A church group is hitting the streets of Montreal, seeking signatures for a petition demanding the federal government allow Quebec to open its doors to more Syrians seeking help.

“Every day we wait more and more people are hurt and abused and dying. And it's just wrong. It's just absolutely wrong,” said Fr. Arlen Bonnar, minister at St. James United Church.

Outside the church on Ste. Catherine St W. between City Councillors and St. Alexandre Sts., there are signs and calls for change. The petition is destined for Ottawa, demanding the government facilitate the arrival of more Syrian refugees.

“People are coming to us, saying, ‘I want to sponsor my family, I want to sponsor my friends that are fleeing from Syria and I don't know what to do, no one can help me,’” said social worker Marianne Leanne-Welt.

With the Syrian war in its fifth year now, members of the Montreal City Mission said they are among the many determined to do more.

“I think it was that photo, that was perhaps one photo too much for people to see that poor little boy washed ashore, but of course he represents how many hundreds of thousands of little boys that have perished,” said Paula Kline, director of the Montreal City Mission.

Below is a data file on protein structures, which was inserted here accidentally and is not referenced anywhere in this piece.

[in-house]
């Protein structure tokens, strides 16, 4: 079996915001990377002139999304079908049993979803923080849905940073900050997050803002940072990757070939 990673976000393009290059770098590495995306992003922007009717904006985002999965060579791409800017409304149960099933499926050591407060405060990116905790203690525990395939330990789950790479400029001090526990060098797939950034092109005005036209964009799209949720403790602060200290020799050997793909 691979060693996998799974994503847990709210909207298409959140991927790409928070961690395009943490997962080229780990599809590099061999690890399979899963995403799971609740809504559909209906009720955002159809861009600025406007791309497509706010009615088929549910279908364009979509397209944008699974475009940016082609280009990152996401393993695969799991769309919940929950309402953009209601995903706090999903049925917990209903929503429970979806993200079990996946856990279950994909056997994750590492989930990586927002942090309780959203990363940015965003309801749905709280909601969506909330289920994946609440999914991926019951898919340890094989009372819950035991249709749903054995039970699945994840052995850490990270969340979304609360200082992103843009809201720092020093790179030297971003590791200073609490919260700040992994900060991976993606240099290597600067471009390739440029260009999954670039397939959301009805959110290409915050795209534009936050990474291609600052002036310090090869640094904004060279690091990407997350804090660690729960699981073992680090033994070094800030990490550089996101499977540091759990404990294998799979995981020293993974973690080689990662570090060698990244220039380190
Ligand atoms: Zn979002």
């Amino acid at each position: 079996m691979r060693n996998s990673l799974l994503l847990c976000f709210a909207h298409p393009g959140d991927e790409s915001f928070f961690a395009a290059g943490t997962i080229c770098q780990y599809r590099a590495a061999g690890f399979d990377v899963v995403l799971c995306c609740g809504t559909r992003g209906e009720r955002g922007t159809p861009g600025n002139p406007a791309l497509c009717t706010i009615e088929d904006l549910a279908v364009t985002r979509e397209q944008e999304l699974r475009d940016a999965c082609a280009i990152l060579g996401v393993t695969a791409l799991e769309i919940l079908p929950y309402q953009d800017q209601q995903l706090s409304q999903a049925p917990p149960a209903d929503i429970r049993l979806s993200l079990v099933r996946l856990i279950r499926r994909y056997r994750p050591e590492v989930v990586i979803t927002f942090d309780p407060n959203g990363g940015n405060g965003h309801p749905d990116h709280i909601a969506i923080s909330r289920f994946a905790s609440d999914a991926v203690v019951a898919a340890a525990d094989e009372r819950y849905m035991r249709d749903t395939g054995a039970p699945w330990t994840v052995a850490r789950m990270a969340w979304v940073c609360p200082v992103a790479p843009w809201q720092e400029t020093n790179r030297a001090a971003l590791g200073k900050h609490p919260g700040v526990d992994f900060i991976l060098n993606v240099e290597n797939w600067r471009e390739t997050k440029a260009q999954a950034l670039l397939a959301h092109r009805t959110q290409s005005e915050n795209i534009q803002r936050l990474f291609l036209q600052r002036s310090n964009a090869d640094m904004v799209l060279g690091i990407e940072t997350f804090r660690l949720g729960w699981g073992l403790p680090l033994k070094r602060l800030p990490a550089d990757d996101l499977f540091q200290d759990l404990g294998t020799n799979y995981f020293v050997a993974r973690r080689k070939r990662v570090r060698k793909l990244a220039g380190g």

Of the Syrian refugees Canada has accepted to date, 60 per cent have come to Quebec.

On Monday, Immigration Minister Kathleen Weil promised to accept more. On Wednesday, Weil said the federal government is still evaluating Quebec's proposal.

There is no time to waste, said Bonnar.

“The crisis is now, the reality is now, people are dying now – so let's do something now, not three to five years. Now. Three to five years down the road half of those 4 million people will be dead,” he said.

Sukaina Amirali stopped to listen and sign the petition, saying Canadians have no idea how devastating life can be for those with nowhere to call home.

“How would you feel if you're in your house and someone comes and takes your things and throws you out. Where would you go?” said Amirali.

Every signature is one small step, said Bonnar.

“I think every signature can make a difference,” he said. “The more we have, the louder it speaks.”